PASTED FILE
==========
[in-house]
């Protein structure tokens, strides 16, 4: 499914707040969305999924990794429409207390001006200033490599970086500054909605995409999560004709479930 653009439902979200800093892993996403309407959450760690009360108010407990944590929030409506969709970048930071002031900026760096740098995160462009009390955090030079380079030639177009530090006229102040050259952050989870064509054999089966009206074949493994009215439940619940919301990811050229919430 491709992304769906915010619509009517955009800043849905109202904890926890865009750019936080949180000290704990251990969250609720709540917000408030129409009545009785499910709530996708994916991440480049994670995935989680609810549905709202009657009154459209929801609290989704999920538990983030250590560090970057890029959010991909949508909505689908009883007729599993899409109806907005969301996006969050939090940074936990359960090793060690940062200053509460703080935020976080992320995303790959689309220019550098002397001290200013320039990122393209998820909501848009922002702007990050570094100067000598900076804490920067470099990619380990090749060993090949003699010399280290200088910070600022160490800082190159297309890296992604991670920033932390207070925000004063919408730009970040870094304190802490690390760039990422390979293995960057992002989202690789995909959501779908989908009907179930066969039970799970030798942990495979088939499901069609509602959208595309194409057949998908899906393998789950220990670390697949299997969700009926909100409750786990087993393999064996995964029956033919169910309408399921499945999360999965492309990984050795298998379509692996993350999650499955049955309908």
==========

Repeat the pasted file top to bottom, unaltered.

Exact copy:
[in-house]
């Protein structure tokens, strides 16, 4: 499914707040969305999924990794429409207390001006200033490599970086500054909605995409999560004709479930 653009439902979200800093892993996403309407959450760690009360108010407990944590929030409506969709970048930071002031900026760096740098995160462009009390955090030079380079030639177009530090006229102040050259952050989870064509054999089966009206074949493994009215439940619940919301990811050229919430 491709992304769906915010619509009517955009800043849905109202904890926890865009750019936080949180000290704990251990969250609720709540917000408030129409009545009785499910709530996708994916991440480049994670995935989680609810549905709202009657009154459209929801609290989704999920538990983030250590560090970057890029959010991909949508909505689908009883007729599993899409109806907005969301996006969050939090940074936990359960090793060690940062200053509460703080935020976080992320995303790959689309220019550098002397001290200013320039990122393209998820909501848009922002702007990050570094100067000598900076804490920067470099990619380990090749060993090949003699010399280290200088910070600022160490800082190159297309890296992604991670920033932390207070925000004063919408730009970040870094304190802490690390760039990422390979293995960057992002989202690789995909959501779908989908009907179930066969039970799970030798942990495979088939499901069609509602959208595309194409057949998908899906393998789950220990670390697949299997969700009926909100409750786990087993393999064996995964029956033919169910309408399921499945999360999965492309990984050795298998379509692996993350999650499955049955309908």